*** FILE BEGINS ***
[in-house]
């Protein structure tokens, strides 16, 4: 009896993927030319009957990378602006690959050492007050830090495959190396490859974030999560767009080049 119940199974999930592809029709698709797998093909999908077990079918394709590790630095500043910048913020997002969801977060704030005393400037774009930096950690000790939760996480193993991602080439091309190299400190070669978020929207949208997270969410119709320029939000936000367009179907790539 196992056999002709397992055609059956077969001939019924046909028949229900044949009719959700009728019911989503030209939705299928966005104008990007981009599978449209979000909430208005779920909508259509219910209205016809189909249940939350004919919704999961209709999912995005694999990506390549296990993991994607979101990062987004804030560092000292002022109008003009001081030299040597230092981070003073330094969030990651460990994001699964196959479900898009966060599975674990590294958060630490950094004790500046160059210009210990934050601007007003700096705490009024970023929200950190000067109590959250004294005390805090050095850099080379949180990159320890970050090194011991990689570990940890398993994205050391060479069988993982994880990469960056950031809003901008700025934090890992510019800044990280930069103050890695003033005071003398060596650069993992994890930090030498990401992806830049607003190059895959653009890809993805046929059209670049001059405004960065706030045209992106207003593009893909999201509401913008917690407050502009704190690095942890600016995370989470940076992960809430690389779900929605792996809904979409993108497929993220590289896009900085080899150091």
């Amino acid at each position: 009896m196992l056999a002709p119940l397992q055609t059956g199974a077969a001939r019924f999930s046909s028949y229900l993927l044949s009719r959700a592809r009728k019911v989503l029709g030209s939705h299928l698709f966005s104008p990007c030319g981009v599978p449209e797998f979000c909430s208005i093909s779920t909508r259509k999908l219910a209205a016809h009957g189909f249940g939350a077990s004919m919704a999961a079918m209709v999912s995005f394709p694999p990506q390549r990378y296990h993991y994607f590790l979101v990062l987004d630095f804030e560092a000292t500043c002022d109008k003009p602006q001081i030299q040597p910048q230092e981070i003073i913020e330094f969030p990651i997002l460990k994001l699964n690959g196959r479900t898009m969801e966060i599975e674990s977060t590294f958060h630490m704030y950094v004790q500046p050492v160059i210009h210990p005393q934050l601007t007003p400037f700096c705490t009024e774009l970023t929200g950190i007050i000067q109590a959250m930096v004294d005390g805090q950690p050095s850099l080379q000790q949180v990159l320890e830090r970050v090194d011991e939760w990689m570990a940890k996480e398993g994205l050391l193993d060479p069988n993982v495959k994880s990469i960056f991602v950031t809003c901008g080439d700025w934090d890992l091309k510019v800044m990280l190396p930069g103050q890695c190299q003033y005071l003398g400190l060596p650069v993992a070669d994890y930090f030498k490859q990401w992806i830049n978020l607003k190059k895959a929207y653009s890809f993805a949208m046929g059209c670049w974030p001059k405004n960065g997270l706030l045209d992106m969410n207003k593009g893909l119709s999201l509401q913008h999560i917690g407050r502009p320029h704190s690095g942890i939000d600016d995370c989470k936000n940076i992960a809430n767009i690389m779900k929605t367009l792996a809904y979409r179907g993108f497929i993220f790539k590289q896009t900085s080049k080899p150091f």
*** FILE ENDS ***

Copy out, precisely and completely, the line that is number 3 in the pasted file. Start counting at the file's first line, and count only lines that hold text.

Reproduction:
């Amino acid at each position: 009896m196992l056999a002709p119940l397992q055609t059956g199974a077969a001939r019924f999930s046909s028949y229900l993927l044949s009719r959700a592809r009728k019911v989503l029709g030209s939705h299928l698709f966005s104008p990007c030319g981009v599978p449209e797998f979000c909430s208005i093909s779920t909508r259509k999908l219910a209205a016809h009957g189909f249940g939350a077990s004919m919704a999961a079918m209709v999912s995005f394709p694999p990506q390549r990378y296990h993991y994607f590790l979101v990062l987004d630095f804030e560092a000292t500043c002022d109008k003009p602006q001081i030299q040597p910048q230092e981070i003073i913020e330094f969030p990651i997002l460990k994001l699964n690959g196959r479900t898009m969801e966060i599975e674990s977060t590294f958060h630490m704030y950094v004790q500046p050492v160059i210009h210990p005393q934050l601007t007003p400037f700096c705490t009024e774009l970023t929200g950190i007050i000067q109590a959250m930096v004294d005390g805090q950690p050095s850099l080379q000790q949180v990159l320890e830090r970050v090194d011991e939760w990689m570990a940890k996480e398993g994205l050391l193993d060479p069988n993982v495959k994880s990469i960056f991602v950031t809003c901008g080439d700025w934090d890992l091309k510019v800044m990280l190396p930069g103050q890695c190299q003033y005071l003398g400190l060596p650069v993992a070669d994890y930090f030498k490859q990401w992806i830049n978020l607003k190059k895959a929207y653009s890809f993805a949208m046929g059209c670049w974030p001059k405004n960065g997270l706030l045209d992106m969410n207003k593009g893909l119709s999201l509401q913008h999560i917690g407050r502009p320029h704190s690095g942890i939000d600016d995370c989470k936000n940076i992960a809430n767009i690389m779900k929605t367009l792996a809904y979409r179907g993108f497929i993220f790539k590289q896009t900085s080049k080899p150091f």